Since the apps that India banned are via internet media, the case would likely fall under violation of trade in services. Therefore, if it comes to it, India may invoke some provisions of both general and security exceptions of GATS to defend the ban.
By Rajeesh Kumar
On June 29, 2020, the Government of India (GOI) decided to ban the usage of 59 Chinese apps in India. Though the decision came amid heightened tensions between India and China in Ladakh, the GOI had invoked security reasons to block the apps. The interim order issued in this regard by the Ministry of Electronics and Information Technology cited section 69A of the Information Technology Act, which gives the central government the power to block public access to any information online. The order stated that certain apps are “prejudicial to sovereignty and integrity of India, defence of India, security of state and public order.” It also stated that the ban “will safeguard the interests of crores of Indian mobile and internet users”, and added that the decision “is a targeted move to ensure safety and sovereignty of Indian cyberspace.”
Responding to the ban, Chinese Foreign Ministry spokesman Zhao Lijian stated that China is “strongly concerned” about India’s decision and that “the Indian government has the responsibility to protect the legitimate rights and interests of international investors in India, including Chinese businesses, in accordance with market principles.” The spokesperson of Chinese Embassy in India, Counsellor Ji Rong, also responded stating that India’s measure is selective and discriminatory and “runs against fair and transparent procedure requirements, abuses national security exceptions, and suspects of violating the WTO rules.”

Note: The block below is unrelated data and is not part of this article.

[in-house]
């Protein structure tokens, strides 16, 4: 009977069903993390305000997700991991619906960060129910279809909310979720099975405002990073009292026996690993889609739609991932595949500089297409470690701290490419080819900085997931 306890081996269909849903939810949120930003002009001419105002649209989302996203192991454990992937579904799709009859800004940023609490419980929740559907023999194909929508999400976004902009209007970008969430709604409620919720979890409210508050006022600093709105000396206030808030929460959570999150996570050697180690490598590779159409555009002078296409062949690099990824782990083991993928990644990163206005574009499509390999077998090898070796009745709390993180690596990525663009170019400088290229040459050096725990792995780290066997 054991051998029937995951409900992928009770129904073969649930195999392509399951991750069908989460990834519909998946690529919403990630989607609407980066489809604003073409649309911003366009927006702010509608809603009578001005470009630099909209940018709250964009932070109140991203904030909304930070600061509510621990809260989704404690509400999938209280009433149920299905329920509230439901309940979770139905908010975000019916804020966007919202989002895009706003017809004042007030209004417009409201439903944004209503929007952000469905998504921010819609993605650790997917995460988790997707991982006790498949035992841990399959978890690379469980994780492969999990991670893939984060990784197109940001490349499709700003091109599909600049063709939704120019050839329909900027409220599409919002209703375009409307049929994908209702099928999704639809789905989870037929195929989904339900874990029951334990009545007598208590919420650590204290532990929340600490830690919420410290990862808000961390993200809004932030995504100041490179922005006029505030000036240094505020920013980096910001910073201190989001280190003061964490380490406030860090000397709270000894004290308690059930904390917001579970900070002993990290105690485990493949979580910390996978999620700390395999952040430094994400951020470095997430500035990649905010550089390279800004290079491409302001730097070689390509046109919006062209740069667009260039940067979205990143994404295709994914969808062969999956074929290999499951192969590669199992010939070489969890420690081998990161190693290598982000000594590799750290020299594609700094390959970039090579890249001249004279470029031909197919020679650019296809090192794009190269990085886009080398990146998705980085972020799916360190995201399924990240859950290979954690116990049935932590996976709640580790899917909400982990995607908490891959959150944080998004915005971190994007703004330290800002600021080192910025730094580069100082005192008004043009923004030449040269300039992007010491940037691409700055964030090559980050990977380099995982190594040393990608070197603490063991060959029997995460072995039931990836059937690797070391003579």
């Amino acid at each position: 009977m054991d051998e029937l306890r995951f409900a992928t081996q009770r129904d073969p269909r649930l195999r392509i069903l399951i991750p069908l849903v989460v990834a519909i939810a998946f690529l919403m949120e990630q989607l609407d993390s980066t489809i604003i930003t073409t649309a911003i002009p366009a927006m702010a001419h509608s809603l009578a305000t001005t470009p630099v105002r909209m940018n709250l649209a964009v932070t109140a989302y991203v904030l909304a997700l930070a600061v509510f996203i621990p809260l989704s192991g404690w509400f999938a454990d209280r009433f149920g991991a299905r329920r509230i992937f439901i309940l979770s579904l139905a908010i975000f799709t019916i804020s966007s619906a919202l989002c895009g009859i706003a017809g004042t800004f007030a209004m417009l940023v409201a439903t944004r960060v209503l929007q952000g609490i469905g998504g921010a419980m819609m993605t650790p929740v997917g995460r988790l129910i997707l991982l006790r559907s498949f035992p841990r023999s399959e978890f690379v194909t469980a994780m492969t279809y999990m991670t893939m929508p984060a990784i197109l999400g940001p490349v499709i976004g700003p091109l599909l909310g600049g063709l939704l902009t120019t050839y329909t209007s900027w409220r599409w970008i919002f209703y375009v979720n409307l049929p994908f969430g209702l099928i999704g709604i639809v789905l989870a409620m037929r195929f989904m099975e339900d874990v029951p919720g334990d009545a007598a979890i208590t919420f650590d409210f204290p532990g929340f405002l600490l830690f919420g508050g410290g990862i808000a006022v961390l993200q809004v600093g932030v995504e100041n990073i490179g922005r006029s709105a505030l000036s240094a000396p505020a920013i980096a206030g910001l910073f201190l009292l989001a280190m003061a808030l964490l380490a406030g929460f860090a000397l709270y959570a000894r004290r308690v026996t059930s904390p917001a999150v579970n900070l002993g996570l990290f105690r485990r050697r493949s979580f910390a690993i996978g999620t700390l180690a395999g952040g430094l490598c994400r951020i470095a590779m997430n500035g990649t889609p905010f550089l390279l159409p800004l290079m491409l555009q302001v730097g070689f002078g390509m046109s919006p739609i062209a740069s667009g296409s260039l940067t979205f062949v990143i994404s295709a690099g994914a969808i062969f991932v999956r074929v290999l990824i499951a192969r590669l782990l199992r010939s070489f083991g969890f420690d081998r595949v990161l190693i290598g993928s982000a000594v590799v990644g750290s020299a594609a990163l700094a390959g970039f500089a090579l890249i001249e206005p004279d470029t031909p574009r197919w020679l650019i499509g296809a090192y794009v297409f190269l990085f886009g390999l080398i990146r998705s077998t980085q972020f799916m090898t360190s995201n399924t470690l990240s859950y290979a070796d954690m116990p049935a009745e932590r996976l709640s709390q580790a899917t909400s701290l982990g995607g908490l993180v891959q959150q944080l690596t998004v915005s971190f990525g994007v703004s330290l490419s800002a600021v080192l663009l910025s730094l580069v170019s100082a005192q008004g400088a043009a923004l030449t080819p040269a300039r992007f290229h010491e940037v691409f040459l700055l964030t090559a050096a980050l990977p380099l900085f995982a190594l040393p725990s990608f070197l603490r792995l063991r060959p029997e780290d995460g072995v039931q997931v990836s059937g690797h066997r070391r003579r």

Nonetheless, a couple of days later, the Ministry of Electronics and Information Technology sent 77 questions to the banned Chinese apps companies and gave them three weeks to respond to the questionnaire. Latest in this move, India has banned 47 more apps which were mainly clones of the 59 apps banned earlier. According to reports, the Ministry of Home Affairs has prepared a list of more than 250 Chinese apps that may be outlawed on the grounds of national security breaches.
Responding to the latest developments, the Chinese Embassy spokesperson, Counsellor Ji Rong, stated that “The Indian government has the responsibility to protect the legitimate rights and interests of international investors in India, including Chinese businesses, in accordance with market principles.” The spokesperson added that “China will also take necessary measures to safeguard the legitimate rights and interests of Chinese companies.”